Dead Rhetoric: As you say, that song is kind of an outlier on the EP. There’s a wider variety at play than just the obvious, with progressive and other elements. Do you feel the band has a lot of directions is could go in?
Kloeppel: Yeah, as I detailed in how everything came together and came out, it’s not like we thought a great deal about what this band was supposed to sound like. We had a bunch of ideas that we thought were cool, and had been sitting around for a while and put them together out of the demos. Probably from here, we’ll take the bits and pieces that are more refined and further define our sound. It’ll probably go somewhere between the first track, “As the Dead Lie” and the title track. We probably aren’t going to go too much more in the atmospheric direction, more solid grooves and heaviness. We do the like more Swedish approach.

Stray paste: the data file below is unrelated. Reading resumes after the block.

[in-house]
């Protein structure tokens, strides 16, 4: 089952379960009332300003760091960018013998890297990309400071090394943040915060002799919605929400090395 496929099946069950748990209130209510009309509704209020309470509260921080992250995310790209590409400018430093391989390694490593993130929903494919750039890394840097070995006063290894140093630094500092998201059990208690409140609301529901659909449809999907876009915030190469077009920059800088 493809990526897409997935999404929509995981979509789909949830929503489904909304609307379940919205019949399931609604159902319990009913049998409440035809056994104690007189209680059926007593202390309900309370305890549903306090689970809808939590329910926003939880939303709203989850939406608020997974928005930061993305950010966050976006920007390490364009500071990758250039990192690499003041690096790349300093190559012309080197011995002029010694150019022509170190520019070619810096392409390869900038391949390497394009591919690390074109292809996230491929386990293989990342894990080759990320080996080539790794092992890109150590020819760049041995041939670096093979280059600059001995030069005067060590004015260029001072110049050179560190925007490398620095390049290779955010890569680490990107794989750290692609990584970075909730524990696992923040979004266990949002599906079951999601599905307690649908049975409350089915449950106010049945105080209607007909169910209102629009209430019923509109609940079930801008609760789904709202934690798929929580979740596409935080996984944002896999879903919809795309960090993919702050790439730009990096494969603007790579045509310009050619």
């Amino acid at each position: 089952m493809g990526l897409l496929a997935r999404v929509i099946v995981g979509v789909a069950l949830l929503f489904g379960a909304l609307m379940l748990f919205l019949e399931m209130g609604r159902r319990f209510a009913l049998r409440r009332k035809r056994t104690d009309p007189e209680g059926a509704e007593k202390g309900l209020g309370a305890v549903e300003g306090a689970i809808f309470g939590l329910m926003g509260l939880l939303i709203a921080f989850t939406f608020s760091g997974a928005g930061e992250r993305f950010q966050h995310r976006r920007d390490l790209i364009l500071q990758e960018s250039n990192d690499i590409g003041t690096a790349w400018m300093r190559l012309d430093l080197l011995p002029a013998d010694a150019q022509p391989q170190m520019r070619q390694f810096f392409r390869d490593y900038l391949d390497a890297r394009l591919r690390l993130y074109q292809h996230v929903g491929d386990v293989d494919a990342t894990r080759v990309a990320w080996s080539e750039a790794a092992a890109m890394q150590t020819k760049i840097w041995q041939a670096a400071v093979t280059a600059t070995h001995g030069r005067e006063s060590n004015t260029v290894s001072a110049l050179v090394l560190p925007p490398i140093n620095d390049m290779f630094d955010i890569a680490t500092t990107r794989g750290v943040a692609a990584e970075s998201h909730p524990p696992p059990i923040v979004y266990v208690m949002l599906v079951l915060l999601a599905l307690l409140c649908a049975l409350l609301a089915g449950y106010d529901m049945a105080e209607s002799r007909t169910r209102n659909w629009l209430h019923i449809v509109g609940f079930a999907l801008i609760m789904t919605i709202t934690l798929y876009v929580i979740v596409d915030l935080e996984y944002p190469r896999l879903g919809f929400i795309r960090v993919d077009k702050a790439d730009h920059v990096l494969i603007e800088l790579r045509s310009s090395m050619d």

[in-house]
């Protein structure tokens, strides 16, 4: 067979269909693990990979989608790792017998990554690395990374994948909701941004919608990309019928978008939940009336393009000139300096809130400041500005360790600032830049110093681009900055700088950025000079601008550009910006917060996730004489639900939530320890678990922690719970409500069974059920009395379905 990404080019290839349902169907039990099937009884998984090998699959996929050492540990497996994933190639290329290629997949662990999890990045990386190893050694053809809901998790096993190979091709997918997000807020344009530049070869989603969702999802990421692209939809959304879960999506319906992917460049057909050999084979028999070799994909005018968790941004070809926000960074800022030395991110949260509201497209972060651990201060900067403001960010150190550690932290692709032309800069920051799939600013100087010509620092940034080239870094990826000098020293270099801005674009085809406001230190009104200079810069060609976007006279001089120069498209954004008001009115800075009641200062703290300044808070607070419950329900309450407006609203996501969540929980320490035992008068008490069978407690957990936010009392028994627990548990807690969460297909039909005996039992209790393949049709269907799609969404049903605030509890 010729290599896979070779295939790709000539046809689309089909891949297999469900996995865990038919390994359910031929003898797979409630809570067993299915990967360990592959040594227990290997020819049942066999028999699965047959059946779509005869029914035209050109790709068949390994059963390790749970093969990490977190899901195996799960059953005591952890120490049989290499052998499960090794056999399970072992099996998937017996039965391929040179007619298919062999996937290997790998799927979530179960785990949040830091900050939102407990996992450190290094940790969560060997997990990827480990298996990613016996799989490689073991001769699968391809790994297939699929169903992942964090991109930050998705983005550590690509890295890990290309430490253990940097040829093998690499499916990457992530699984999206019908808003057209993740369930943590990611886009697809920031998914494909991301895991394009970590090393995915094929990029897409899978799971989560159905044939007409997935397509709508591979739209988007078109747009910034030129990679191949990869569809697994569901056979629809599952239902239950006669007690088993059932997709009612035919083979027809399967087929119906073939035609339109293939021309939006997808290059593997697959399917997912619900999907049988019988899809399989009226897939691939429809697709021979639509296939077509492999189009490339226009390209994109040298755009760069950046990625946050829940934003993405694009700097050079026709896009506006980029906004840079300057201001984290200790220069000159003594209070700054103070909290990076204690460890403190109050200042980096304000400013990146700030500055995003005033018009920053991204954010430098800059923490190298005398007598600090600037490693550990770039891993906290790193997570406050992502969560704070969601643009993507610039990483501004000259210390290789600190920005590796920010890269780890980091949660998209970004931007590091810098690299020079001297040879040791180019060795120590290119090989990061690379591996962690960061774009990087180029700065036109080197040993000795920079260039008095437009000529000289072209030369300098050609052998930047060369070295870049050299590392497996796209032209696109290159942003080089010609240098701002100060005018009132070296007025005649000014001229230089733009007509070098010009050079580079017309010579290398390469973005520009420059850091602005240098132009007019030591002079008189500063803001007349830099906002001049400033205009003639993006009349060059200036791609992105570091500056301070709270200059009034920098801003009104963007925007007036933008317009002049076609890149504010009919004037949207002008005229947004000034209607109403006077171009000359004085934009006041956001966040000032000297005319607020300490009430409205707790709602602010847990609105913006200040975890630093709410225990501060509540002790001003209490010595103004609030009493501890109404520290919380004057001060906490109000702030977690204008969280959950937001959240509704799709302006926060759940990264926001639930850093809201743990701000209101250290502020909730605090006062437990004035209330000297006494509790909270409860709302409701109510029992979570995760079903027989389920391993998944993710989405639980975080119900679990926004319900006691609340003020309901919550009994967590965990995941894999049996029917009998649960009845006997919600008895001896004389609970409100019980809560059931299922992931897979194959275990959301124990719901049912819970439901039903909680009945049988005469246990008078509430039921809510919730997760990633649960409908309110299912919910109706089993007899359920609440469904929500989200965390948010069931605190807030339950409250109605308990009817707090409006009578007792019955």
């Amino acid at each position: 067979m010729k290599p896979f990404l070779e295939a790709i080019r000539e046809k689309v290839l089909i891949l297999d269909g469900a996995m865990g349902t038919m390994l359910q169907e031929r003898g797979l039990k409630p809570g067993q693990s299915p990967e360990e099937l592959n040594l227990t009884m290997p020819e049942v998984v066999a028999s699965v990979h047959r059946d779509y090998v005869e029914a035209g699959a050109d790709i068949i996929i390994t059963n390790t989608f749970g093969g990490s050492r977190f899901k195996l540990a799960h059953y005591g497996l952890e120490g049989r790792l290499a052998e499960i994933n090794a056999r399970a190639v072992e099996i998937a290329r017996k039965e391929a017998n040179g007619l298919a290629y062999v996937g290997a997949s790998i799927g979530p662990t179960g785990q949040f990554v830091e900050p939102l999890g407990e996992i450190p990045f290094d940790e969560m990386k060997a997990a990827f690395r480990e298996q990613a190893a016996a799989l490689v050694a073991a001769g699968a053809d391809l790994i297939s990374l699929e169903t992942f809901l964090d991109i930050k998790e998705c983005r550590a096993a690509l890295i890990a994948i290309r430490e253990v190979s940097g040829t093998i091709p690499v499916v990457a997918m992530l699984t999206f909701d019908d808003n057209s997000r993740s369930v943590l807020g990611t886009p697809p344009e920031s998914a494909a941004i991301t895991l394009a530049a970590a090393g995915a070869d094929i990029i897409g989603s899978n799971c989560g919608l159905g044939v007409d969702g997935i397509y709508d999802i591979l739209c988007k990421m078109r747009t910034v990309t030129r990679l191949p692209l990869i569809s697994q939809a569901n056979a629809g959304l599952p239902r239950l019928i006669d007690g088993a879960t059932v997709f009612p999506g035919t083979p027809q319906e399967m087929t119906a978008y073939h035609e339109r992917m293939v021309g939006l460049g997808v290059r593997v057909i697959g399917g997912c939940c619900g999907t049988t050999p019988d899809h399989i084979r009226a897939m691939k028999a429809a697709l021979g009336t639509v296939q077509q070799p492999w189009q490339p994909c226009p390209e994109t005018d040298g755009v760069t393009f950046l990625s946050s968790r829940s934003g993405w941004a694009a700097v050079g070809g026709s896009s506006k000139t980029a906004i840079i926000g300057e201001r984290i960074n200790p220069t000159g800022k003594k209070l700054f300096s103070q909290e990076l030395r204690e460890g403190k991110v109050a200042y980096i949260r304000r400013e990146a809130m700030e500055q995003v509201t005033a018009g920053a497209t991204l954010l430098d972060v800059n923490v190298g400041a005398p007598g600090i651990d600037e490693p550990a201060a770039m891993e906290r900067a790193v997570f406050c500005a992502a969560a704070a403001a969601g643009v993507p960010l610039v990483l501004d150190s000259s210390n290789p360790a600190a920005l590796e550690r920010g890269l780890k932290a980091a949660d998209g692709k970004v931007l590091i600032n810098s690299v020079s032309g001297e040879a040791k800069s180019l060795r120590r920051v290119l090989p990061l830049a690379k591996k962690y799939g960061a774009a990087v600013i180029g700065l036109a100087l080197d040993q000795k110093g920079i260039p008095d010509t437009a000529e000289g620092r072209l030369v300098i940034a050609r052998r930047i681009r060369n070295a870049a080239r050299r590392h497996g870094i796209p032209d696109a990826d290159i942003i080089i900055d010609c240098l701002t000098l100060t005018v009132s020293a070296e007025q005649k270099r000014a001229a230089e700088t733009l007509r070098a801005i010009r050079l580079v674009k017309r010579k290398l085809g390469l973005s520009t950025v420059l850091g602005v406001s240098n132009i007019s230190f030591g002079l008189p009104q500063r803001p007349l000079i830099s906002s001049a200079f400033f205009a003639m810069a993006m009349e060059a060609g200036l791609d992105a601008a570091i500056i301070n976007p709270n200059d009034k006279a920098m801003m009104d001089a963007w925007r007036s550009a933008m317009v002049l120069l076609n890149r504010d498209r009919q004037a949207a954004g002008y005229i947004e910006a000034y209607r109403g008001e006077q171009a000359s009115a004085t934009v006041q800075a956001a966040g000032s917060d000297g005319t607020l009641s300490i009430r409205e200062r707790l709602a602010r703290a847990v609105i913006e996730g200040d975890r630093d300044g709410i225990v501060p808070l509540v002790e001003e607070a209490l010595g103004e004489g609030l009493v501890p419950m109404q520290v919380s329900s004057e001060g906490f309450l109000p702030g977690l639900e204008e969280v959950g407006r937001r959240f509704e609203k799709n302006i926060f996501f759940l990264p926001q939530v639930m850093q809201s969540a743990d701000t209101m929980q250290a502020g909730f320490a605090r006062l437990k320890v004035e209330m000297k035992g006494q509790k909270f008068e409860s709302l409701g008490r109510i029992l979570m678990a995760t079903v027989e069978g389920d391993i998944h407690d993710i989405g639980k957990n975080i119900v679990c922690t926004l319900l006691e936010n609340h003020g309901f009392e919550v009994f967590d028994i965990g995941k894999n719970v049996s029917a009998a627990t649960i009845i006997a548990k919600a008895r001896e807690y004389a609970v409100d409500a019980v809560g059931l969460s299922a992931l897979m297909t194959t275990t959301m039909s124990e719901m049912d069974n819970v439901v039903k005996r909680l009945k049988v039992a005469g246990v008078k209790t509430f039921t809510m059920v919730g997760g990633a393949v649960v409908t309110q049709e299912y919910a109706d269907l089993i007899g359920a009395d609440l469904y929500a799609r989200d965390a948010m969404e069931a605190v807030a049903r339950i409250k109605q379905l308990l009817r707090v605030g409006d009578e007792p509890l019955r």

Dead Rhetoric: What do you see as the status of Cast the Stone, considering the high-profile acts that many of you currently belong to?
Kloeppel: It’s a side project, I guess. A side project that we hold very dear [laughs]. Obviously, it’s not going to take up as much time as the other stuff does. But it’s something that we are going to forge ahead with and see how it goes. With the sound, we have some distinct musical moments that only happen in this band. I think now that we have been allowed the support we need to explore that, we will see how this unfolds.